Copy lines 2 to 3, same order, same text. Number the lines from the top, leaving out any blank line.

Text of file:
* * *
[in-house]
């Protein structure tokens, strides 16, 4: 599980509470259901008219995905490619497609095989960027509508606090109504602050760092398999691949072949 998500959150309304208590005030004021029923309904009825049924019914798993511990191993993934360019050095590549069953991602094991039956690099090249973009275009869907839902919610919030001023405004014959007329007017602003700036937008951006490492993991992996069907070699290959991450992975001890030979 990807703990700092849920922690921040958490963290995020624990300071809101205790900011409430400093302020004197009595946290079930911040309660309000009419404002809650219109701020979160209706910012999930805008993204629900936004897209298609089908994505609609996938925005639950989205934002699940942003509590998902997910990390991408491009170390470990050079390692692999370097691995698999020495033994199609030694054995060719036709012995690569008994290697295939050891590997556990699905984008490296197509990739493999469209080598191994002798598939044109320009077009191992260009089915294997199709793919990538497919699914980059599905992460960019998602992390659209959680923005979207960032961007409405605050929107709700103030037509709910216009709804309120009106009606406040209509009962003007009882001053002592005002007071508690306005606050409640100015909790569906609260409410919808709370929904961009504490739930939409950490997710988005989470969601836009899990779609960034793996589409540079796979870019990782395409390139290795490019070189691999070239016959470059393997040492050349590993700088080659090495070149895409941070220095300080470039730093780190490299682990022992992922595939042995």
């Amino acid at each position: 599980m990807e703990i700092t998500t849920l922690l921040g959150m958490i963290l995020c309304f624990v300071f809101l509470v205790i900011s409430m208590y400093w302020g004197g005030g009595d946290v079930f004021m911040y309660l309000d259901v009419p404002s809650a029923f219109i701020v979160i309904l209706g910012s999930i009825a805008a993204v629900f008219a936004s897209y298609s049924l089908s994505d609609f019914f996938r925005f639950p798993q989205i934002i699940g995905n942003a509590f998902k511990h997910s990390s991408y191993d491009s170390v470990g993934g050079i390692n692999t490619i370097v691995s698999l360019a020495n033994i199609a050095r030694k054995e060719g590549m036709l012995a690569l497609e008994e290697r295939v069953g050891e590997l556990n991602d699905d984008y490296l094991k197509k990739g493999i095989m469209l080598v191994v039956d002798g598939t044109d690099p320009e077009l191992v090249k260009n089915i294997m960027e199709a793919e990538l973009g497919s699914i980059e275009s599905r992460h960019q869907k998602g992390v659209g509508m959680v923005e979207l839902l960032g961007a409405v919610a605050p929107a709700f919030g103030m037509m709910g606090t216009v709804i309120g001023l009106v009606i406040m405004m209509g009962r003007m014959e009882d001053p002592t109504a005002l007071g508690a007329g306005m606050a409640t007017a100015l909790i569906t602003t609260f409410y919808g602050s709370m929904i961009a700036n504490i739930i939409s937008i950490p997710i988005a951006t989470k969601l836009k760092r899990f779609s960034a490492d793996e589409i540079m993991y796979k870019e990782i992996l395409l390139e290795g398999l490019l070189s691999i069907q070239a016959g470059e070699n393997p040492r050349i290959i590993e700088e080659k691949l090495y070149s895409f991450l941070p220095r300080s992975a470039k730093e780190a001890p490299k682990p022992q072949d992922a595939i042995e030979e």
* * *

């Protein structure tokens, strides 16, 4: 599980509470259901008219995905490619497609095989960027509508606090109504602050760092398999691949072949 998500959150309304208590005030004021029923309904009825049924019914798993511990191993993934360019050095590549069953991602094991039956690099090249973009275009869907839902919610919030001023405004014959007329007017602003700036937008951006490492993991992996069907070699290959991450992975001890030979 990807703990700092849920922690921040958490963290995020624990300071809101205790900011409430400093302020004197009595946290079930911040309660309000009419404002809650219109701020979160209706910012999930805008993204629900936004897209298609089908994505609609996938925005639950989205934002699940942003509590998902997910990390991408491009170390470990050079390692692999370097691995698999020495033994199609030694054995060719036709012995690569008994290697295939050891590997556990699905984008490296197509990739493999469209080598191994002798598939044109320009077009191992260009089915294997199709793919990538497919699914980059599905992460960019998602992390659209959680923005979207960032961007409405605050929107709700103030037509709910216009709804309120009106009606406040209509009962003007009882001053002592005002007071508690306005606050409640100015909790569906609260409410919808709370929904961009504490739930939409950490997710988005989470969601836009899990779609960034793996589409540079796979870019990782395409390139290795490019070189691999070239016959470059393997040492050349590993700088080659090495070149895409941070220095300080470039730093780190490299682990022992992922595939042995």
């Amino acid at each position: 599980m990807e703990i700092t998500t849920l922690l921040g959150m958490i963290l995020c309304f624990v300071f809101l509470v205790i900011s409430m208590y400093w302020g004197g005030g009595d946290v079930f004021m911040y309660l309000d259901v009419p404002s809650a029923f219109i701020v979160i309904l209706g910012s999930i009825a805008a993204v629900f008219a936004s897209y298609s049924l089908s994505d609609f019914f996938r925005f639950p798993q989205i934002i699940g995905n942003a509590f998902k511990h997910s990390s991408y191993d491009s170390v470990g993934g050079i390692n692999t490619i370097v691995s698999l360019a020495n033994i199609a050095r030694k054995e060719g590549m036709l012995a690569l497609e008994e290697r295939v069953g050891e590997l556990n991602d699905d984008y490296l094991k197509k990739g493999i095989m469209l080598v191994v039956d002798g598939t044109d690099p320009e077009l191992v090249k260009n089915i294997m960027e199709a793919e990538l973009g497919s699914i980059e275009s599905r992460h960019q869907k998602g992390v659209g509508m959680v923005e979207l839902l960032g961007a409405v919610a605050p929107a709700f919030g103030m037509m709910g606090t216009v709804i309120g001023l009106v009606i406040m405004m209509g009962r003007m014959e009882d001053p002592t109504a005002l007071g508690a007329g306005m606050a409640t007017a100015l909790i569906t602003t609260f409410y919808g602050s709370m929904i961009a700036n504490i739930i939409s937008i950490p997710i988005a951006t989470k969601l836009k760092r899990f779609s960034a490492d793996e589409i540079m993991y796979k870019e990782i992996l395409l390139e290795g398999l490019l070189s691999i069907q070239a016959g470059e070699n393997p040492r050349i290959i590993e700088e080659k691949l090495y070149s895409f991450l941070p220095r300080s992975a470039k730093e780190a001890p490299k682990p022992q072949d992922a595939i042995e030979e």